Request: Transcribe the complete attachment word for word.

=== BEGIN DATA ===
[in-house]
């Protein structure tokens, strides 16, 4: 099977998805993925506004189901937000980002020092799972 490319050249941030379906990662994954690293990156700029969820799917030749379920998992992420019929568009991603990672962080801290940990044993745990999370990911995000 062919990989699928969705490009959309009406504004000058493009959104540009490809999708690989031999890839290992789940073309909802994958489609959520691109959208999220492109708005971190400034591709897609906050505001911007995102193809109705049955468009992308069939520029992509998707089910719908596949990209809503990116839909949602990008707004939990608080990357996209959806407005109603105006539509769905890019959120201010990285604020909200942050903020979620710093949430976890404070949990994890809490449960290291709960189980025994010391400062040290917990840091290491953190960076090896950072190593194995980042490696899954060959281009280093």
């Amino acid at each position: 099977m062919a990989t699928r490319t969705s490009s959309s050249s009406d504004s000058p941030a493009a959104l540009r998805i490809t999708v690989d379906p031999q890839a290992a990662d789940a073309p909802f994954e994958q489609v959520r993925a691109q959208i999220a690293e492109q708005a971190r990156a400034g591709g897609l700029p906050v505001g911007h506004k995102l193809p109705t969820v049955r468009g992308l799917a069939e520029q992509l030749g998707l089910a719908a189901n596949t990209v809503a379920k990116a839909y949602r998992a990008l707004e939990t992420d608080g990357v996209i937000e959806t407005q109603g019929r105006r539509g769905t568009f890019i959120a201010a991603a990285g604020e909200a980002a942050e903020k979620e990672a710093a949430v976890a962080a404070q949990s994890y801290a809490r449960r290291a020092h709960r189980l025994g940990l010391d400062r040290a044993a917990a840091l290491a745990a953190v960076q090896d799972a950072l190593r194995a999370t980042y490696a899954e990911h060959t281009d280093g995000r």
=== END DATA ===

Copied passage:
[in-house]
């Protein structure tokens, strides 16, 4: 099977998805993925506004189901937000980002020092799972 490319050249941030379906990662994954690293990156700029969820799917030749379920998992992420019929568009991603990672962080801290940990044993745990999370990911995000 062919990989699928969705490009959309009406504004000058493009959104540009490809999708690989031999890839290992789940073309909802994958489609959520691109959208999220492109708005971190400034591709897609906050505001911007995102193809109705049955468009992308069939520029992509998707089910719908596949990209809503990116839909949602990008707004939990608080990357996209959806407005109603105006539509769905890019959120201010990285604020909200942050903020979620710093949430976890404070949990994890809490449960290291709960189980025994010391400062040290917990840091290491953190960076090896950072190593194995980042490696899954060959281009280093």
């Amino acid at each position: 099977m062919a990989t699928r490319t969705s490009s959309s050249s009406d504004s000058p941030a493009a959104l540009r998805i490809t999708v690989d379906p031999q890839a290992a990662d789940a073309p909802f994954e994958q489609v959520r993925a691109q959208i999220a690293e492109q708005a971190r990156a400034g591709g897609l700029p906050v505001g911007h506004k995102l193809p109705t969820v049955r468009g992308l799917a069939e520029q992509l030749g998707l089910a719908a189901n596949t990209v809503a379920k990116a839909y949602r998992a990008l707004e939990t992420d608080g990357v996209i937000e959806t407005q109603g019929r105006r539509g769905t568009f890019i959120a201010a991603a990285g604020e909200a980002a942050e903020k979620e990672a710093a949430v976890a962080a404070q949990s994890y801290a809490r449960r290291a020092h709960r189980l025994g940990l010391d400062r040290a044993a917990a840091l290491a745990a953190v960076q090896d799972a950072l190593r194995a999370t980042y490696a899954e990911h060959t281009d280093g995000r």